What is the mood and tone of "The Fly in the Ointment"?
When the tone and mood of a work of fiction are considered, it is important to be able to distinguish between them carefully. The tone of a piece of literature is defined as the manner in which a story is told and therefore relates to the author's intentions on how he or she chooses to relate the tale. If the tone is related to the author, the mood is related to the reader, as it can be defined as the mood as experienced by the reader as they read the tale. Often a tone can be very different from the mood, as in the case of a story where the tone is flippant or lighthearted deliberately to contrast with a serious or terrifying mood.
The tone of "The Fly in the Ointment" can be defined as serious and angry. This is relayed through the realisation of the son that his father is a man with "two faces," and this is a realisation that disturbs him:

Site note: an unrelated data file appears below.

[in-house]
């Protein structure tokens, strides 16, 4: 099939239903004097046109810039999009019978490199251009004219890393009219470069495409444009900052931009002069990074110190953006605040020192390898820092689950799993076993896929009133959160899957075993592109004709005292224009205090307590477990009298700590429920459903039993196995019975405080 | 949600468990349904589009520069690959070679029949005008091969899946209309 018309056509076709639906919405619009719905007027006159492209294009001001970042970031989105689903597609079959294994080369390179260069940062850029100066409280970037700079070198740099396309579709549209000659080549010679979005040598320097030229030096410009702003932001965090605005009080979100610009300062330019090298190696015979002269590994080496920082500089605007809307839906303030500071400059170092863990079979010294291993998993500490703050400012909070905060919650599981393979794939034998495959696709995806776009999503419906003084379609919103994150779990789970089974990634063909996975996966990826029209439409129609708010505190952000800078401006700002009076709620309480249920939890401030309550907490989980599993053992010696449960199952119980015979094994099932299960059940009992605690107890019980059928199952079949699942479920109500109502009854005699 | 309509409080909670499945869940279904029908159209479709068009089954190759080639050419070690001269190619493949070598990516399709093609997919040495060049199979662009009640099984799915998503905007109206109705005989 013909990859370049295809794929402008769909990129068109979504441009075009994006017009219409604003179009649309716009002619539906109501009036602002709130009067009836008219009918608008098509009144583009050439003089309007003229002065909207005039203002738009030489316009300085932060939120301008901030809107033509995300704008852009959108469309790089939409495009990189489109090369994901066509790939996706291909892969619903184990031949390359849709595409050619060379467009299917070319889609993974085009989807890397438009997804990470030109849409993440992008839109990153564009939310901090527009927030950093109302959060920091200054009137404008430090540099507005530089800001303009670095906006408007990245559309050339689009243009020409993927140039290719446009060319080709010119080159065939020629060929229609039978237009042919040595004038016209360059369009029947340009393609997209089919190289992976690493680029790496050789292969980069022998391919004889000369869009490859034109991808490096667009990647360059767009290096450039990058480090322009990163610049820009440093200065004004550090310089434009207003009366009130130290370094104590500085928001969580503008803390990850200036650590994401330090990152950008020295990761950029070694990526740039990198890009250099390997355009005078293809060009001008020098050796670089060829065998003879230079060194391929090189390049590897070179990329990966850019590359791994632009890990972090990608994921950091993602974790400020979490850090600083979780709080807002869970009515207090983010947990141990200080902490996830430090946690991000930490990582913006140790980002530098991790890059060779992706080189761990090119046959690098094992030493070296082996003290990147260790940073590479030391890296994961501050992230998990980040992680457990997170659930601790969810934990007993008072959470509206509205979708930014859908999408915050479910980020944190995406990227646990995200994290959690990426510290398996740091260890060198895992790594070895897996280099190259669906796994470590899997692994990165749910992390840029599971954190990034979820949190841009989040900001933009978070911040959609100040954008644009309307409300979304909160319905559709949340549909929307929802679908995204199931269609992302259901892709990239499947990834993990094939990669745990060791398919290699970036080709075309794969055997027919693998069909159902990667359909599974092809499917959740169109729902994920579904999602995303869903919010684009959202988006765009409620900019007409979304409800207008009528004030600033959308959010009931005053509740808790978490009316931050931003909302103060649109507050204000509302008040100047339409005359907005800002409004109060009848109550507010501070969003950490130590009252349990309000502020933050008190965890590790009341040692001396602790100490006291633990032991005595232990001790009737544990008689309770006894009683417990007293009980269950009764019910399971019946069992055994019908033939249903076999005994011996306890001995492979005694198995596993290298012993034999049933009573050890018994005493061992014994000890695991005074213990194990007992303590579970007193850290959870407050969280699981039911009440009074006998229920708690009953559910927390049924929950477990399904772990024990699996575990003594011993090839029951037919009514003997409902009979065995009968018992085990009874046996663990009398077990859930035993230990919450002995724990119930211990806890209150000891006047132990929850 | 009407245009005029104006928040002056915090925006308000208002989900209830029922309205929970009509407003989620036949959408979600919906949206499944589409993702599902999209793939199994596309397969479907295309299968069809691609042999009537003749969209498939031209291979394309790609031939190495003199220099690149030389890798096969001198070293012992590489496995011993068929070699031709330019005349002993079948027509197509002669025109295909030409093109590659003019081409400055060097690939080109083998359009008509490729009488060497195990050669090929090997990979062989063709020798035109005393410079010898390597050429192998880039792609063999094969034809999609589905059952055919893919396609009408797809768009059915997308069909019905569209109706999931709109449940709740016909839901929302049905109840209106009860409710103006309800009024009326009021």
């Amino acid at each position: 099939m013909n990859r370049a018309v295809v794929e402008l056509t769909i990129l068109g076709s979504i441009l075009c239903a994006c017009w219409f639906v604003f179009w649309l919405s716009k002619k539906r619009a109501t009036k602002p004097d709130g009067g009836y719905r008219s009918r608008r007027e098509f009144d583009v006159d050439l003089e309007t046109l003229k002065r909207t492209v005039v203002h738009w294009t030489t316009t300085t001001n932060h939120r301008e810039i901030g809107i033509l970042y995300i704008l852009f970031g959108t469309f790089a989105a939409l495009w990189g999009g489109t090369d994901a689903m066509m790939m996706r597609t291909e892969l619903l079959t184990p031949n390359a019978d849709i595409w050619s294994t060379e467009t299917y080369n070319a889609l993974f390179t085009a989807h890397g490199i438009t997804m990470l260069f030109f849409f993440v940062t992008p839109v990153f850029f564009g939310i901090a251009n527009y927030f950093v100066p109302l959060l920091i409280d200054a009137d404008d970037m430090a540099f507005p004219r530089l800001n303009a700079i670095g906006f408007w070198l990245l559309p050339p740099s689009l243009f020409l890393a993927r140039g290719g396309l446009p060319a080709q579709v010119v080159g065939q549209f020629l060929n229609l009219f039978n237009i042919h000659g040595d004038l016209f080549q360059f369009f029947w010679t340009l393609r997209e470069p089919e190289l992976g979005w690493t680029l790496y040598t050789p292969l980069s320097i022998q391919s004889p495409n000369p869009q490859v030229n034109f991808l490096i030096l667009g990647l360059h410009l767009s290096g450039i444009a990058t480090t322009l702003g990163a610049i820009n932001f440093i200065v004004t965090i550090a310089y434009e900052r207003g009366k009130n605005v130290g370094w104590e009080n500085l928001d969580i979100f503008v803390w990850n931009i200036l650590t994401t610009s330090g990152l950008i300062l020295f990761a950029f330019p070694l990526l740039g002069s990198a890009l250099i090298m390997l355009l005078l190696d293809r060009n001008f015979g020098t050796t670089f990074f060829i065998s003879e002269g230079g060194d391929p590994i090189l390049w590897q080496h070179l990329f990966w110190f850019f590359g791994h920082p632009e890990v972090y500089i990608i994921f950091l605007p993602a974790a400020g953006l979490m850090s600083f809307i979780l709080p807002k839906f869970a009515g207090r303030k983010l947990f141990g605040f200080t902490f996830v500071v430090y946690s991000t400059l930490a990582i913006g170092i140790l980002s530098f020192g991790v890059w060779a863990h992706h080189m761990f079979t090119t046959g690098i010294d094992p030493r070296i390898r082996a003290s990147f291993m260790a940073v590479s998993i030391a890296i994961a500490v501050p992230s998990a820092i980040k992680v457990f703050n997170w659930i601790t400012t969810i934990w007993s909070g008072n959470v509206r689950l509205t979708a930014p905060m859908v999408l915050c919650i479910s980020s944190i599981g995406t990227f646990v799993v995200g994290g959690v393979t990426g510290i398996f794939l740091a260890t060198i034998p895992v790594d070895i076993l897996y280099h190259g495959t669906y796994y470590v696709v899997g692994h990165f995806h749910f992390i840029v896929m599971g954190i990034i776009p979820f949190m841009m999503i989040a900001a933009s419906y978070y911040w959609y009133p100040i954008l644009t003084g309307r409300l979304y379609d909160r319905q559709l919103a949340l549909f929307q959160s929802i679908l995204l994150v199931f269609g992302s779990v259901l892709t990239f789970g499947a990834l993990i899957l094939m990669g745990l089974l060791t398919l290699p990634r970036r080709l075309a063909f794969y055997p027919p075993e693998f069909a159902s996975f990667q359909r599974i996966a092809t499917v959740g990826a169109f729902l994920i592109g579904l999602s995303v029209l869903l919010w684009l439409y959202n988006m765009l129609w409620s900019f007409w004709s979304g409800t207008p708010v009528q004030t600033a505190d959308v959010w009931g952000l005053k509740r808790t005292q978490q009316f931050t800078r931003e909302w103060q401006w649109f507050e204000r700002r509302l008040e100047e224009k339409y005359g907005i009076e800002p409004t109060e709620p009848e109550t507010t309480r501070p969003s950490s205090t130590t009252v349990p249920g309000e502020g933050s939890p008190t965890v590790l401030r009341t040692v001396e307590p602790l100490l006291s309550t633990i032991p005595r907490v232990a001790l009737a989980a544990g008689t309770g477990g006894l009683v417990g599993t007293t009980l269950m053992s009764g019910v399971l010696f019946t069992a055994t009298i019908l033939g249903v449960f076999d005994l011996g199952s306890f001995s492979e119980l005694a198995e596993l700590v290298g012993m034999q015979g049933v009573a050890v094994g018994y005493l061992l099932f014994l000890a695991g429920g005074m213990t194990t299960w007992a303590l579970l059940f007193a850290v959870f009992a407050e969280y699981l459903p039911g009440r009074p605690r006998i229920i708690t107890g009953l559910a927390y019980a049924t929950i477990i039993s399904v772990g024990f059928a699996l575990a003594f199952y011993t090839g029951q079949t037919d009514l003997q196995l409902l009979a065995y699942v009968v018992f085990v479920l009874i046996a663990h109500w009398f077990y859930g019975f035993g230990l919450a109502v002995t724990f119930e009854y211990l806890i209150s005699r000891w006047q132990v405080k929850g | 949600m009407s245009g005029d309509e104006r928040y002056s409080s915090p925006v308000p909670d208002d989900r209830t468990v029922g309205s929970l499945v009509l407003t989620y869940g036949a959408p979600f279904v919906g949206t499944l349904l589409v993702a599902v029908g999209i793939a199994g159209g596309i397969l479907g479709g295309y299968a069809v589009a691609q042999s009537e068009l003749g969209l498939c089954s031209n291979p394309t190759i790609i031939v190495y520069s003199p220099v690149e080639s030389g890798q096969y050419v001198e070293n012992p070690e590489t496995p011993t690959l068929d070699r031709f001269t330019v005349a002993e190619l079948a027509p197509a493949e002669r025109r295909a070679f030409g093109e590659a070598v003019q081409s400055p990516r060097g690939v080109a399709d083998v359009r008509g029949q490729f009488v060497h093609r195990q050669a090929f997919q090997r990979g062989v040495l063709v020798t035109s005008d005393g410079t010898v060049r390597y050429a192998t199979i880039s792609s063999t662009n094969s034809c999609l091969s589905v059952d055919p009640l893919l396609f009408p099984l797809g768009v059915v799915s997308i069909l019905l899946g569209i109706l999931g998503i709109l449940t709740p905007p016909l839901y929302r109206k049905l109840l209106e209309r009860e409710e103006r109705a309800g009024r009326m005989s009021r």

There was the outer face like a soft warm and careless daub of innocent sealing-wax and inside it, as if thumbed there by a seal, was a much smaller one, babyish, shrewd, scared and hard.
The sight of his father's two faces repulses the son, and the anger that is expressed in their relationship is captured in the way that they speak to each other and the surfacing of barely concealed grudges and annoyances.
The mood, however, is one of overwhelming sadness, as the reader is left with an impression of a son who is desperately trying to reach out to his father and to show his love, but who is rebuffed at every turn. Even when the son reveals the money that he has, this causes his father's other face to emerge, killing any possibility of a rapprochement between them.